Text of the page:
"F09 Code Again"
Kevin B.-Northern Michigan–Kevin F09 Error Code is the easiest code to fix. Read the posts as there is so much info on the F09 Error Code that I'm tired writing about it. Without a flame sense (it is called flame rectification), the boiler will turn off. You can understand that if there wasn't any flame in the combustion chamber, raw gas would fill the whole system with possible explosive results. The control board sends a minute AC current through the flame which changes it from AC to DC current and the control board looks for that DC current. The control board keeps the gas valve open and everything else operating if it finds it. If that DC current is missing or much smaller than 4 microamps, the control board doesn't see a flame and shuts everything down for safety reasons. The path that this AC current takes is from the control board, to the rectifier probe, thru the flame to the burner tube, thru the 4 bolts holding the burner tube, to the boiler front plate to the boiler front plate to ground, to the control board. This is called a circuit. Anything that interrupts the flow thru this circuit will cause an F09 Error Code. The usual culprit is the 4 bolts holding the burner tube to the boiler plate. (They get loose) Replace the burner tube gasket (7250p- 070), clean the gasket surfaces first, cinch down the 4 bolts good-n-tight. Read the posts to see how I clean the probes. Be careful of the probe gaskets and the refractories as they are very fragile.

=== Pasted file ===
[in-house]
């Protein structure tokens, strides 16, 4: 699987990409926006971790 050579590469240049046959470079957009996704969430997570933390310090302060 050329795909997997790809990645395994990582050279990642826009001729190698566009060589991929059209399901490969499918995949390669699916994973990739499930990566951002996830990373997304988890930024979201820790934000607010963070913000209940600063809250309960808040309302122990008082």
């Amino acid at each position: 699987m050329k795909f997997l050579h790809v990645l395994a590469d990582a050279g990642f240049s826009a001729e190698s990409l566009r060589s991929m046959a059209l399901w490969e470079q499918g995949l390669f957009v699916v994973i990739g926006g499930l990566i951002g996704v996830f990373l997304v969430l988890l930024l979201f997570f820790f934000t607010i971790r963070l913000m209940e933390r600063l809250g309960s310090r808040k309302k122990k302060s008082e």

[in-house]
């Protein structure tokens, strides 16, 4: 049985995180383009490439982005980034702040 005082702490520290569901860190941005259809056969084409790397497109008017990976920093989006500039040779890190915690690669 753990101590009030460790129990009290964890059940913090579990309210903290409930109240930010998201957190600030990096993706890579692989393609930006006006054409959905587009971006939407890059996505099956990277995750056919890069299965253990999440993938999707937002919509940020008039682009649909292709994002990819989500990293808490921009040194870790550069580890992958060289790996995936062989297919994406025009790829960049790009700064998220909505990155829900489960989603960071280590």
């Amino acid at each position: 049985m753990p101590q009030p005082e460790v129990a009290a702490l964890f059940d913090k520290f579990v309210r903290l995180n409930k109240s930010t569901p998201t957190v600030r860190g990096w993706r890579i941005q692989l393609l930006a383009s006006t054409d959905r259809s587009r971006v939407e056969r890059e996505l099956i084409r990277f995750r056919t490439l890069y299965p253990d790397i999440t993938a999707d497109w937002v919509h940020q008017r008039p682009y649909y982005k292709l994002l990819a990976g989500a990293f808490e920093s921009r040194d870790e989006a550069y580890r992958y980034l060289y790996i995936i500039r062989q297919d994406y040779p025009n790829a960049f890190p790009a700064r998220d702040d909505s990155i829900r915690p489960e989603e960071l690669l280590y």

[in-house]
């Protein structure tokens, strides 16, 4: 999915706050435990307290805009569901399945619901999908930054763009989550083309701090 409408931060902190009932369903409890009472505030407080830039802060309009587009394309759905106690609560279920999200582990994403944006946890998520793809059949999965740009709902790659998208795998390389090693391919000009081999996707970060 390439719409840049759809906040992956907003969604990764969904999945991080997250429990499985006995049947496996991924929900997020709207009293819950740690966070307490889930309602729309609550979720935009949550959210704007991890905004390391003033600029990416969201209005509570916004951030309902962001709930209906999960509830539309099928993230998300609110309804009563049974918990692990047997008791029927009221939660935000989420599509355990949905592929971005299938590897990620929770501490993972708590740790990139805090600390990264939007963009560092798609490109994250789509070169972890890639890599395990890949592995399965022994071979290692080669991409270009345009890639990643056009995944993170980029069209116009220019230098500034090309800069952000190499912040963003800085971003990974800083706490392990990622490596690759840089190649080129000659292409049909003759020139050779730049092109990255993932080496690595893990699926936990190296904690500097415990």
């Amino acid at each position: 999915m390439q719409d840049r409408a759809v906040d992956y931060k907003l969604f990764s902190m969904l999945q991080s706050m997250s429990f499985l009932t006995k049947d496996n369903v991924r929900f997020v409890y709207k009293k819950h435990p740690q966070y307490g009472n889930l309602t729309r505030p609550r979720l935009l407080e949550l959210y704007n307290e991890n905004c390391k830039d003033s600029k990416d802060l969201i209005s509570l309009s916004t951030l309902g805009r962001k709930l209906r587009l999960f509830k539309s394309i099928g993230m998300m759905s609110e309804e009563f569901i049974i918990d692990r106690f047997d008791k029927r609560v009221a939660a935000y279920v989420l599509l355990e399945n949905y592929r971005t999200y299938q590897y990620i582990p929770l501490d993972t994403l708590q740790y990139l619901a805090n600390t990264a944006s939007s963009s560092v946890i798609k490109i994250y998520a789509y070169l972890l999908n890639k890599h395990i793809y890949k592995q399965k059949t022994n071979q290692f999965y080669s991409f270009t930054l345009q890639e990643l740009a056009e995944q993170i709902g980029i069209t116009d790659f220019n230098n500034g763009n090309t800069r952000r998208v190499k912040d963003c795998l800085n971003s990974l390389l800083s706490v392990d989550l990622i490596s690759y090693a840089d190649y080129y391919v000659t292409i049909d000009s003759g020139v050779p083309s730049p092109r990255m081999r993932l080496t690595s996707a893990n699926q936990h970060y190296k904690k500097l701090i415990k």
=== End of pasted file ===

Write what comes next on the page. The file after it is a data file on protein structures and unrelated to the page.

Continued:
Genene C Hill–Kaysville, Utah—It is difficult to analyze when I can't see it. I don't know what you mean when you say it doesn't start. What happens when you hold the reset button on the keypad down? There are a lot of things that could be your problem. So, we will "round up the usual suspects". The fact that the keypad is showing the temperature of the boiler, water is good as it probably means that the control board is okay. There are no fault codes which probably confirms it. Can you access the control board programing? Is the control board properly programed through the keypad (outdoor reset, etc.)? Many thermostats use batteries in the thermostat to operate the thermostat electronics. Is the batteries new and properly installed? The thermostat is just a switch. The thermostat tells the boiler to turn on. The wiring between the thermostat and the boiler must be intact and making good contact. The first thing that I would do is cut the power to the boiler. Then unplug and replug all the harnesses on the control board. Does that turn on the boiler? Then I would go to the boiler and disconnect the thermostat from the boiler at the boiler (the two gray wires labeled thermostat) and then connect the two gray wires (they are called the TT wires) together. Does the boiler start, blower start, ignition fire, etc.? If it does then the thermostat or the thermostat wiring is the problem. I would then look at the control board. If you have the software on your computer, I would reprogram the control board or take the control board to the wholesale company that sells HTP products and have them reprogram it. You need the serial number, make and model and revision info. If that fails, you will need a new control board. Hope this helps.